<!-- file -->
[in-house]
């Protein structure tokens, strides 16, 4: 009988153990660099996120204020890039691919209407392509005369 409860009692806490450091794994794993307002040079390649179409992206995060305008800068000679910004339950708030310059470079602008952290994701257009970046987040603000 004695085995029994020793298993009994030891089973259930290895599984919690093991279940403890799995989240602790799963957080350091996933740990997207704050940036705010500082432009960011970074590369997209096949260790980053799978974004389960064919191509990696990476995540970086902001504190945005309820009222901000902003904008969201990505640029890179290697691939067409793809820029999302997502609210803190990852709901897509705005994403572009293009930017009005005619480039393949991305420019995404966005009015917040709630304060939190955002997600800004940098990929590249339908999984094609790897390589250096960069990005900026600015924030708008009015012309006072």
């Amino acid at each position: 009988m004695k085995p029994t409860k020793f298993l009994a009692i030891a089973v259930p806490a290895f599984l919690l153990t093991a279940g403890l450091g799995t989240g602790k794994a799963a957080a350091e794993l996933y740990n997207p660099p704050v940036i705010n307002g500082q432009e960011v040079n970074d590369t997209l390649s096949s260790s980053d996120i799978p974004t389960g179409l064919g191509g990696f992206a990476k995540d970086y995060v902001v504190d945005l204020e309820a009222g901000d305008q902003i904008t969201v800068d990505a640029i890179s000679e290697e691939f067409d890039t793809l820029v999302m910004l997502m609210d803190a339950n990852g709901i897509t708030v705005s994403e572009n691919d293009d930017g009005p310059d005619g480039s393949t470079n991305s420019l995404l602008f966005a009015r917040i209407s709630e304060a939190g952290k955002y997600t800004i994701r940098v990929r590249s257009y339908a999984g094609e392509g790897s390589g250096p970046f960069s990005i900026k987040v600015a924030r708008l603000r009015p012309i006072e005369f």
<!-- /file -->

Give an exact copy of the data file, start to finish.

[in-house]
């Protein structure tokens, strides 16, 4: 009988153990660099996120204020890039691919209407392509005369 409860009692806490450091794994794993307002040079390649179409992206995060305008800068000679910004339950708030310059470079602008952290994701257009970046987040603000 004695085995029994020793298993009994030891089973259930290895599984919690093991279940403890799995989240602790799963957080350091996933740990997207704050940036705010500082432009960011970074590369997209096949260790980053799978974004389960064919191509990696990476995540970086902001504190945005309820009222901000902003904008969201990505640029890179290697691939067409793809820029999302997502609210803190990852709901897509705005994403572009293009930017009005005619480039393949991305420019995404966005009015917040709630304060939190955002997600800004940098990929590249339908999984094609790897390589250096960069990005900026600015924030708008009015012309006072």
């Amino acid at each position: 009988m004695k085995p029994t409860k020793f298993l009994a009692i030891a089973v259930p806490a290895f599984l919690l153990t093991a279940g403890l450091g799995t989240g602790k794994a799963a957080a350091e794993l996933y740990n997207p660099p704050v940036i705010n307002g500082q432009e960011v040079n970074d590369t997209l390649s096949s260790s980053d996120i799978p974004t389960g179409l064919g191509g990696f992206a990476k995540d970086y995060v902001v504190d945005l204020e309820a009222g901000d305008q902003i904008t969201v800068d990505a640029i890179s000679e290697e691939f067409d890039t793809l820029v999302m910004l997502m609210d803190a339950n990852g709901i897509t708030v705005s994403e572009n691919d293009d930017g009005p310059d005619g480039s393949t470079n991305s420019l995404l602008f966005a009015r917040i209407s709630e304060a939190g952290k955002y997600t800004i994701r940098v990929r590249s257009y339908a999984g094609e392509g790897s390589g250096p970046f960069s990005i900026k987040v600015a924030r708008l603000r009015p012309i006072e005369f």